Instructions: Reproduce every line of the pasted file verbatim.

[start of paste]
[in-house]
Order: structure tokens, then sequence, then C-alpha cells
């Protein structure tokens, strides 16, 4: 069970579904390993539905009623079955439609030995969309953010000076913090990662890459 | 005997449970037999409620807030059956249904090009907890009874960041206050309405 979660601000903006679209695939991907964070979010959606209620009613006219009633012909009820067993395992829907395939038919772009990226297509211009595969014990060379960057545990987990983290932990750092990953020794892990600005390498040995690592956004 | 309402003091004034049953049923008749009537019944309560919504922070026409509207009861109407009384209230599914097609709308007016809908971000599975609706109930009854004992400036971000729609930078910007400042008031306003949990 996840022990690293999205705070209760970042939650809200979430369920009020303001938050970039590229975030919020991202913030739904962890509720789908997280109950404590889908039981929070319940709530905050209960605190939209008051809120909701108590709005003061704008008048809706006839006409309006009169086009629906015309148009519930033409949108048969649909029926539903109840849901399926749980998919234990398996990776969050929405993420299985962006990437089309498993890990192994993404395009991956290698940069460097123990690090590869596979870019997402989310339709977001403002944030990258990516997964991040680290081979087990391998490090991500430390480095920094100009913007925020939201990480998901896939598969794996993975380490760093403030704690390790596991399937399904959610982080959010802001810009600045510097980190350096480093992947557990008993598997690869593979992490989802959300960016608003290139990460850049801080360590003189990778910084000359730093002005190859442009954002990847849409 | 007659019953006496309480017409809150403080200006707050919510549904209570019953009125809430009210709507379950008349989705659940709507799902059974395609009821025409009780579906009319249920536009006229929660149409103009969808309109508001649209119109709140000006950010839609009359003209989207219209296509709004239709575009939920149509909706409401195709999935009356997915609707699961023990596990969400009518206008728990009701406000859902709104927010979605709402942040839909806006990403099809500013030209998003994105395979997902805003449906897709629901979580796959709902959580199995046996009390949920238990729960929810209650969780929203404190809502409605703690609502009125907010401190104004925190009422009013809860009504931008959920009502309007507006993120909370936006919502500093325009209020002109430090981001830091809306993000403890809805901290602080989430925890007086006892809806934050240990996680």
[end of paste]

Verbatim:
[in-house]
Order: structure tokens, then sequence, then C-alpha cells
């Protein structure tokens, strides 16, 4: 069970579904390993539905009623079955439609030995969309953010000076913090990662890459 | 005997449970037999409620807030059956249904090009907890009874960041206050309405 979660601000903006679209695939991907964070979010959606209620009613006219009633012909009820067993395992829907395939038919772009990226297509211009595969014990060379960057545990987990983290932990750092990953020794892990600005390498040995690592956004 | 309402003091004034049953049923008749009537019944309560919504922070026409509207009861109407009384209230599914097609709308007016809908971000599975609706109930009854004992400036971000729609930078910007400042008031306003949990 996840022990690293999205705070209760970042939650809200979430369920009020303001938050970039590229975030919020991202913030739904962890509720789908997280109950404590889908039981929070319940709530905050209960605190939209008051809120909701108590709005003061704008008048809706006839006409309006009169086009629906015309148009519930033409949108048969649909029926539903109840849901399926749980998919234990398996990776969050929405993420299985962006990437089309498993890990192994993404395009991956290698940069460097123990690090590869596979870019997402989310339709977001403002944030990258990516997964991040680290081979087990391998490090991500430390480095920094100009913007925020939201990480998901896939598969794996993975380490760093403030704690390790596991399937399904959610982080959010802001810009600045510097980190350096480093992947557990008993598997690869593979992490989802959300960016608003290139990460850049801080360590003189990778910084000359730093002005190859442009954002990847849409 | 007659019953006496309480017409809150403080200006707050919510549904209570019953009125809430009210709507379950008349989705659940709507799902059974395609009821025409009780579906009319249920536009006229929660149409103009969808309109508001649209119109709140000006950010839609009359003209989207219209296509709004239709575009939920149509909706409401195709999935009356997915609707699961023990596990969400009518206008728990009701406000859902709104927010979605709402942040839909806006990403099809500013030209998003994105395979997902805003449906897709629901979580796959709902959580199995046996009390949920238990729960929810209650969780929203404190809502409605703690609502009125907010401190104004925190009422009013809860009504931008959920009502309007507006993120909370936006919502500093325009209020002109430090981001830091809306993000403890809805901290602080989430925890007086006892809806934050240990996680």